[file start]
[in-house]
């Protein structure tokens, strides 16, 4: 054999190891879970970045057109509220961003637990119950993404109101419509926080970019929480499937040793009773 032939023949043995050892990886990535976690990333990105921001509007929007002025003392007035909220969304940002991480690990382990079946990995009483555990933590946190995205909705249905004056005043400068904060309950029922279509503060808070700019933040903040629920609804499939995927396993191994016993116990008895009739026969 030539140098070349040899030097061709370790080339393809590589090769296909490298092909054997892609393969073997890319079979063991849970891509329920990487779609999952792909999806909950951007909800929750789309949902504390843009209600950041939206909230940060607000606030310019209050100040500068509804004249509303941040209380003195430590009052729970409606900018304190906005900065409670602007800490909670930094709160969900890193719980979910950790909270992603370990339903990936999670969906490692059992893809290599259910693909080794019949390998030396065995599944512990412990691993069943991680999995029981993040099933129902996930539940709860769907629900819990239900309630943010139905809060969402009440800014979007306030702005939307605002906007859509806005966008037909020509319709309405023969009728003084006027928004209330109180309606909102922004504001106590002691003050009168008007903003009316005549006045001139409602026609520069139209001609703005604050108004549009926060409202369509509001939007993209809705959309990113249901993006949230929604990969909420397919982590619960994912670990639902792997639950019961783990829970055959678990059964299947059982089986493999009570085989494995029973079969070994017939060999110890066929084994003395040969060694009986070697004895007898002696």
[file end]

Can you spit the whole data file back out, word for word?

[in-house]
């Protein structure tokens, strides 16, 4: 054999190891879970970045057109509220961003637990119950993404109101419509926080970019929480499937040793009773 032939023949043995050892990886990535976690990333990105921001509007929007002025003392007035909220969304940002991480690990382990079946990995009483555990933590946190995205909705249905004056005043400068904060309950029922279509503060808070700019933040903040629920609804499939995927396993191994016993116990008895009739026969 030539140098070349040899030097061709370790080339393809590589090769296909490298092909054997892609393969073997890319079979063991849970891509329920990487779609999952792909999806909950951007909800929750789309949902504390843009209600950041939206909230940060607000606030310019209050100040500068509804004249509303941040209380003195430590009052729970409606900018304190906005900065409670602007800490909670930094709160969900890193719980979910950790909270992603370990339903990936999670969906490692059992893809290599259910693909080794019949390998030396065995599944512990412990691993069943991680999995029981993040099933129902996930539940709860769907629900819990239900309630943010139905809060969402009440800014979007306030702005939307605002906007859509806005966008037909020509319709309405023969009728003084006027928004209330109180309606909102922004504001106590002691003050009168008007903003009316005549006045001139409602026609520069139209001609703005604050108004549009926060409202369509509001939007993209809705959309990113249901993006949230929604990969909420397919982590619960994912670990639902792997639950019961783990829970055959678990059964299947059982089986493999009570085989494995029973079969070994017939060999110890066929084994003395040969060694009986070697004895007898002696």